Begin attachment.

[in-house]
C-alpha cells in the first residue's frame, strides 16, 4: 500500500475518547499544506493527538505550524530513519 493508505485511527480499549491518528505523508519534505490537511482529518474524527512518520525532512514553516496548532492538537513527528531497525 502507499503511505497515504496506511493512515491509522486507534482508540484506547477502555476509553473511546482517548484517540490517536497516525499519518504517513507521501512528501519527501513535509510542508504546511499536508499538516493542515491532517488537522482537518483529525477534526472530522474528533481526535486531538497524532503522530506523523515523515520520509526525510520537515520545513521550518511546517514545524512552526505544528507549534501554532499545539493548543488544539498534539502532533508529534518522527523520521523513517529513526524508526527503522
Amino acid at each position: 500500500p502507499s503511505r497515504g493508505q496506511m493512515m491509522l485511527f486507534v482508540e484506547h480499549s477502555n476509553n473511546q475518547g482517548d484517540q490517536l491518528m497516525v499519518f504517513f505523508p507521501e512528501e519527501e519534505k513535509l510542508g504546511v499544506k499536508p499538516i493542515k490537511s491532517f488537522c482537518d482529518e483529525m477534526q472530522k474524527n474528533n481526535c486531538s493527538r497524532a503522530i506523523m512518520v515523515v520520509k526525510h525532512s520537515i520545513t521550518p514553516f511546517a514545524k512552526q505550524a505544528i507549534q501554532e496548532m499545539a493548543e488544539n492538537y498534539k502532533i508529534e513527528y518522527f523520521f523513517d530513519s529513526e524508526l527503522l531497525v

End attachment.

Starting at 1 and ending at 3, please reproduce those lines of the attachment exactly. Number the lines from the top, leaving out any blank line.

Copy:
[in-house]
C-alpha cells in the first residue's frame, strides 16, 4: 500500500475518547499544506493527538505550524530513519 493508505485511527480499549491518528505523508519534505490537511482529518474524527512518520525532512514553516496548532492538537513527528531497525 502507499503511505497515504496506511493512515491509522486507534482508540484506547477502555476509553473511546482517548484517540490517536497516525499519518504517513507521501512528501519527501513535509510542508504546511499536508499538516493542515491532517488537522482537518483529525477534526472530522474528533481526535486531538497524532503522530506523523515523515520520509526525510520537515520545513521550518511546517514545524512552526505544528507549534501554532499545539493548543488544539498534539502532533508529534518522527523520521523513517529513526524508526527503522
Amino acid at each position: 500500500p502507499s503511505r497515504g493508505q496506511m493512515m491509522l485511527f486507534v482508540e484506547h480499549s477502555n476509553n473511546q475518547g482517548d484517540q490517536l491518528m497516525v499519518f504517513f505523508p507521501e512528501e519527501e519534505k513535509l510542508g504546511v499544506k499536508p499538516i493542515k490537511s491532517f488537522c482537518d482529518e483529525m477534526q472530522k474524527n474528533n481526535c486531538s493527538r497524532a503522530i506523523m512518520v515523515v520520509k526525510h525532512s520537515i520545513t521550518p514553516f511546517a514545524k512552526q505550524a505544528i507549534q501554532e496548532m499545539a493548543e488544539n492538537y498534539k502532533i508529534e513527528y518522527f523520521f523513517d530513519s529513526e524508526l527503522l531497525v